Wayne Berger is chief executive officer, Canada and Latin America, at IWG plc.
Nine to five, Monday to Friday: It’s long been the North American way.
Our traditional approach to work has dominated our mentality since the early 1900s, when labour unions lobbied for reasonable work demands. The outcome was the 40-hour workweek – a predictable model that led to never-before-seen productivity and endured for generations.
But there’s a new wave of professionals emerging in Canada, known as “Generation Flex,” who don’t play by the same old rules.
According to a 2019 workspace study by flexible workspace provider IWG PLC, comprised of opinions from more than 15,000 business leaders across 80 countries, 85 per cent of Canadian professionals would decline a job that didn’t offer flexibility. Flexible work is no longer considered a perk – it’s expected. More than half (54 per cent) of all those surveyed said that having a choice of work location is more important than working for a prestigious company. Therefore, it’s little surprise that 68 per cent of Canadians polled said their businesses have introduced flexible policies.
That number indicates we have reached a tipping point regarding the adoption of flexible work in Canada. Instead of resisting Generation Flex, companies can benefit by embracing a more dynamic approach to work.
Flexible work doesn’t mean a free-for-all
Flexible work can mean different things to different companies. Perhaps a company’s flexibility policy includes the option to work remotely, or maybe employees can manage their own schedules. It’s clear that options such as these are now expected by Canadian professionals, and embracing them can help attract talent and create a dynamic work culture.
But don’t mistake flexible working arrangements for a lack of accountability. Flexible workers still need to understand what’s expected of them, including the intangibles, such as culture and attitude. Just because workers are spending less time together doesn’t mean team dynamics are any less important.
Communication has never been more important
If employees share a desk, maybe they can get away with communicating at less than 100 per cent. However, for remote workers, effective communication is of the utmost importance.
When communicating digitally, there is more room for misunderstanding and lost nuance. Working flexibly can save a lot of time – especially if it means less of a commute – but it also requires a greater dedication to communication. When possible, encourage your employees to call instead of e-mailing; they’ll save time and minimize miscommunication. But if e-mail is the only option, remind workers to be exceptionally clear when it comes to asks and tasks.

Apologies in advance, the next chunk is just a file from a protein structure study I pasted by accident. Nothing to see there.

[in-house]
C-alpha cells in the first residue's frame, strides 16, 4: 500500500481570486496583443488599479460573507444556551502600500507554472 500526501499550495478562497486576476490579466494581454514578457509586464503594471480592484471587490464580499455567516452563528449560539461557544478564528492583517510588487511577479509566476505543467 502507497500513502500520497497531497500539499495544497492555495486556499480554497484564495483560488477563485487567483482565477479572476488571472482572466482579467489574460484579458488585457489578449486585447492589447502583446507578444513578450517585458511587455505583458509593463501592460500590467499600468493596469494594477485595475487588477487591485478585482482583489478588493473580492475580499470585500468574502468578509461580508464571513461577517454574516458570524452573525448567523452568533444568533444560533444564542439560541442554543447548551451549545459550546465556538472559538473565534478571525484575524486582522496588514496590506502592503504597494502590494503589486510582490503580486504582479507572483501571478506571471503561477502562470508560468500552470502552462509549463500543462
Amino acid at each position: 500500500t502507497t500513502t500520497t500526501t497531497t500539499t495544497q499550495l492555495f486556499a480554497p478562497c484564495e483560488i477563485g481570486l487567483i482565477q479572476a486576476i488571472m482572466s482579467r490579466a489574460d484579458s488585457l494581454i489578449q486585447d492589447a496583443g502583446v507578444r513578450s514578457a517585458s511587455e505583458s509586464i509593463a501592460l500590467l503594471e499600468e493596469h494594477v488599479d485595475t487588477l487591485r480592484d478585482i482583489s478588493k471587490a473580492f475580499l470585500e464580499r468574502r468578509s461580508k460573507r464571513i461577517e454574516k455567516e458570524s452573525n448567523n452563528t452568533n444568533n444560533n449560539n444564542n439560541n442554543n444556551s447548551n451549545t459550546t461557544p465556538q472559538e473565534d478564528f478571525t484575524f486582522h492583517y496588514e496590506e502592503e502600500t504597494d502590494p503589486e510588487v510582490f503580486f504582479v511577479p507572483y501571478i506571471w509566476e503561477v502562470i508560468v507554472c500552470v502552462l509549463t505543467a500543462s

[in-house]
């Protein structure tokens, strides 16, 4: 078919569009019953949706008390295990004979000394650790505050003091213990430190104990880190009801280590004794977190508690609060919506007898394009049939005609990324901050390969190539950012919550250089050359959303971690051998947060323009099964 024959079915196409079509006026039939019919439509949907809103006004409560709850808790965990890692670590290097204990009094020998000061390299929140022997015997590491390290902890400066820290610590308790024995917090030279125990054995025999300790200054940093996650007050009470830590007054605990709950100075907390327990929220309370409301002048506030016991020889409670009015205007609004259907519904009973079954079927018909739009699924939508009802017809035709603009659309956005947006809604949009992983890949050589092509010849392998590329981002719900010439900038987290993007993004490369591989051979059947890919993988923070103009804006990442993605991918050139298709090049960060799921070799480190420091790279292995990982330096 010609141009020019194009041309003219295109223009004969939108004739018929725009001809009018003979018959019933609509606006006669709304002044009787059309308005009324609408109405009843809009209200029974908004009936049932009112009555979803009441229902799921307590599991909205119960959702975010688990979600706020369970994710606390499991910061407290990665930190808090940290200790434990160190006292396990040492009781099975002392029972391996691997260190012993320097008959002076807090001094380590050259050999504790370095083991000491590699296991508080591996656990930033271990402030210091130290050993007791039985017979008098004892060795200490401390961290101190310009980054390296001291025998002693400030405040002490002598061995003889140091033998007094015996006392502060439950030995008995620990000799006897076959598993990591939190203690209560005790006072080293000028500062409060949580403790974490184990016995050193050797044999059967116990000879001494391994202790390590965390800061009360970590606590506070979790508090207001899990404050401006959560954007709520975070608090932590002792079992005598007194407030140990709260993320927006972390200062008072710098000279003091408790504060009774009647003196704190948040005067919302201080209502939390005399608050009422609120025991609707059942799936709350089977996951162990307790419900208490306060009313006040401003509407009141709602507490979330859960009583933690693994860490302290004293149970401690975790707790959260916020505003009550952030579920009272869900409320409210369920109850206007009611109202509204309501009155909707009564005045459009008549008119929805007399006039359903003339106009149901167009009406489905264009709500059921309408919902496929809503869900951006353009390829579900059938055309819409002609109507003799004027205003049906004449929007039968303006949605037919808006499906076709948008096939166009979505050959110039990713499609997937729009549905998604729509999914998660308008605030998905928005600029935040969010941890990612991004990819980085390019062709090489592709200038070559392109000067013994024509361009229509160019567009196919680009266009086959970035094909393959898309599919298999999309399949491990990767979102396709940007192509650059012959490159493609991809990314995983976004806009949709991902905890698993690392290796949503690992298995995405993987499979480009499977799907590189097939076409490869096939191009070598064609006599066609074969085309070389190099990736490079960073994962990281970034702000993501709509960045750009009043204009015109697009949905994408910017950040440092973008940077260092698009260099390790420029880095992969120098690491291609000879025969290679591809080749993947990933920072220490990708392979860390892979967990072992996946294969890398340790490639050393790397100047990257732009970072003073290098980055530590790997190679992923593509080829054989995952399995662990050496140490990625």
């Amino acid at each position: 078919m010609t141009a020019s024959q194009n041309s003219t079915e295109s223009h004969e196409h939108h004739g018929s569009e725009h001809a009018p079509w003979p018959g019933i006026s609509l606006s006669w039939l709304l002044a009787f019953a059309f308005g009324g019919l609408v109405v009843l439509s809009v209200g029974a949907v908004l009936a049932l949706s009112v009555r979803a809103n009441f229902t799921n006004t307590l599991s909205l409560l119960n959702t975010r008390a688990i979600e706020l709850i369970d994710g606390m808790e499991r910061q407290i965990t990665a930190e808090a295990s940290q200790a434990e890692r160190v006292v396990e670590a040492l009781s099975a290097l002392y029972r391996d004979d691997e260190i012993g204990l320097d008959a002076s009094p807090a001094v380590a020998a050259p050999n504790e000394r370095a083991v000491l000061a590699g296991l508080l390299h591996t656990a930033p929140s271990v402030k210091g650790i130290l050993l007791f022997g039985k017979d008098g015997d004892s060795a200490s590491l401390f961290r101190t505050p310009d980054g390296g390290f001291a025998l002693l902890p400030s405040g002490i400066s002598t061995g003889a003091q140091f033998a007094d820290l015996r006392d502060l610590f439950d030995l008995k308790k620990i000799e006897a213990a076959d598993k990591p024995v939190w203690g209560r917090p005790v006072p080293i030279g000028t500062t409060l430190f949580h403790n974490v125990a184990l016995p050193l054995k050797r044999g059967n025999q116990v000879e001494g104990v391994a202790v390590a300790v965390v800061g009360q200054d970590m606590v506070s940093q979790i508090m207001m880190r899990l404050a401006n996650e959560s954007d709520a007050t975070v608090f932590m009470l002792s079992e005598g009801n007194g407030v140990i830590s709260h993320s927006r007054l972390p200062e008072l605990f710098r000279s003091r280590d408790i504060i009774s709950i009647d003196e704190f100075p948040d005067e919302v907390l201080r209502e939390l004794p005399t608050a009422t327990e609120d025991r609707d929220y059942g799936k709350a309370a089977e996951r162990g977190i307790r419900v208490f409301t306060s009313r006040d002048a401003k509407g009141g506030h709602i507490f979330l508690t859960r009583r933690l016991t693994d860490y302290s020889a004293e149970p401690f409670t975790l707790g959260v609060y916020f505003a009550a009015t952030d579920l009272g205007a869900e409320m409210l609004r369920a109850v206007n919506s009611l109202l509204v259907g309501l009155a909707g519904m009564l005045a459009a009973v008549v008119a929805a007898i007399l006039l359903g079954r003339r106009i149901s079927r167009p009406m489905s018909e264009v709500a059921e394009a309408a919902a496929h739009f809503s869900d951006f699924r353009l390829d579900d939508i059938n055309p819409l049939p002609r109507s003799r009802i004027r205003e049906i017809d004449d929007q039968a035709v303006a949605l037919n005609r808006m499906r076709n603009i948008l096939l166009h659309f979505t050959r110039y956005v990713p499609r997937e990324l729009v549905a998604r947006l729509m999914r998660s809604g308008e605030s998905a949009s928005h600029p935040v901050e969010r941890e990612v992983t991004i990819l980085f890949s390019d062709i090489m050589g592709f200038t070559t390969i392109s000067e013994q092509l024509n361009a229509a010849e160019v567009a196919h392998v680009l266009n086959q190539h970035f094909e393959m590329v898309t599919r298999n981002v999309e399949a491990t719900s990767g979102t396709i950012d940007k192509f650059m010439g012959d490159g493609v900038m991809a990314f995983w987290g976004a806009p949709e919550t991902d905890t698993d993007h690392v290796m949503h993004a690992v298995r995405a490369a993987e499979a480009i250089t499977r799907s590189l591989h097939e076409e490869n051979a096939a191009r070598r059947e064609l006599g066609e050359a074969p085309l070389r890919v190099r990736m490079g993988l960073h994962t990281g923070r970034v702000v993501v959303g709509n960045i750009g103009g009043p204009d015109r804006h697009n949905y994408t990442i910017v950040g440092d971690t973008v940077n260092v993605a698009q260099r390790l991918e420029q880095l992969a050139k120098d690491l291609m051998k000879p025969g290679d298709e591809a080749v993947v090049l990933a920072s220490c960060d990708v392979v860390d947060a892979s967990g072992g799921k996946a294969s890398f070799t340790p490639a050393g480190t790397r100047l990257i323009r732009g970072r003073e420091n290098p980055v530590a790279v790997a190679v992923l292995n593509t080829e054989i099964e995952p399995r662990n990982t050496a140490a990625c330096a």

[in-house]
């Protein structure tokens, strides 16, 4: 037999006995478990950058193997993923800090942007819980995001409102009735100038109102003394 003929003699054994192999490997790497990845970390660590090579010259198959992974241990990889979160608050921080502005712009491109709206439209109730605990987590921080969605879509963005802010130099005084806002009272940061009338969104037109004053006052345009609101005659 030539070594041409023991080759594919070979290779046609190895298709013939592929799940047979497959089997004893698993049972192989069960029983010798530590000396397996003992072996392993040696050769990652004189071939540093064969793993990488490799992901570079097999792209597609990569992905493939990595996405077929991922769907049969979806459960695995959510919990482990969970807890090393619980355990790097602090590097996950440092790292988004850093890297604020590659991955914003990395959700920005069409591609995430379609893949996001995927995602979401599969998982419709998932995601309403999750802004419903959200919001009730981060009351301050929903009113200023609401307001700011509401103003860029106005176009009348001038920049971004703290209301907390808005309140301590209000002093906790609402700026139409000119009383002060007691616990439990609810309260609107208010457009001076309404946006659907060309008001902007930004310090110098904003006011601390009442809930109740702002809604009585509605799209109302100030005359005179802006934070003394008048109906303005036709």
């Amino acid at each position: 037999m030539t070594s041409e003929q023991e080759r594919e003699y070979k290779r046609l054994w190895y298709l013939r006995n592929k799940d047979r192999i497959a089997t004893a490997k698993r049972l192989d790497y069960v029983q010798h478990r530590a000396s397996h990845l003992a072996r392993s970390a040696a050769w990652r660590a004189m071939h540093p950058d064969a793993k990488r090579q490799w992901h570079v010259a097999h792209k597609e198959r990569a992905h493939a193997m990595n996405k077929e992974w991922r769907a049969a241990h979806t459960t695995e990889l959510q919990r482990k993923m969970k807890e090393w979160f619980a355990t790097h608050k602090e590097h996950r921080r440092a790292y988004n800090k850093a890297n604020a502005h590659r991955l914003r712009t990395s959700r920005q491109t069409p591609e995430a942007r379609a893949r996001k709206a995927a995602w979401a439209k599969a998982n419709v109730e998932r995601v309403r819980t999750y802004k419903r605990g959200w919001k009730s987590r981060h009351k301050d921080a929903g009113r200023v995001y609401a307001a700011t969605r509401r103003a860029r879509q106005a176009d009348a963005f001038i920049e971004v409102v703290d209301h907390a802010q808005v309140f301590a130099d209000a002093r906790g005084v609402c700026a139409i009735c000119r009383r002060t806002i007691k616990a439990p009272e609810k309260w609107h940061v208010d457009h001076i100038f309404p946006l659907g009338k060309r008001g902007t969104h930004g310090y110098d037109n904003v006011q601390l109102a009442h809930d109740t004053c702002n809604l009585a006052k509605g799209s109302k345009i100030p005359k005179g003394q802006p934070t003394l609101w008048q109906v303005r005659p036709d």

Flexible work should no longer be viewed as a perk
Flexible work is not a perk, and it shouldn’t be viewed as such. It’s no longer something that employees should have to negotiate for or fear having taken away – it’s the new norm. In order to truly benefit from Canada’s shifting work mentality, companies need to ask questions about, and listen carefully to, their employees’ changing wants, needs, and challenges.
What does flexible working mean for your company? What arrangements can benefit your team’s productivity and culture? On the flip side, what elements of flexible working don’t apply to your team? The dynamic culture that stems from flexible working is only available to those companies that embrace a creative mentality. Flexible working is not a one-size-fits-all box to tick, it’s a philosophy to embrace.
Flexibility is a two-way street
Flexible work is often seen as a benefit for employees only. But flexibility is a two-way street. Workers who are trusted to manage their own working conditions are more likely to accommodate last-minute requests.
There’s an ebb and flow to flexible working that lacks the predictability of conventional work, but it also lacks the rigidity. Flexibility offered means flexibility returned.
Flexible work is not just for millennials
A common misconception about flexible working is that it’s for millennials. Younger workers gravitate toward it, but flexible work opens just as many doors for boomers as it does for millennials. This is especially true when considering the caregiver roles that many older workers are taking on because of their aging parents.
Instead of viewing the shifting work-space mentality as a deference to a younger generation, companies should view it as an opening of our collective eyes. Just as companies are doing away with siloed offices, companies must eschew the idea that flexibility is only for certain workers. Generation Flex is less about workers’ ages and more about workers in this age.
Executives, educators and human resources experts contribute to the ongoing Leadership Lab series.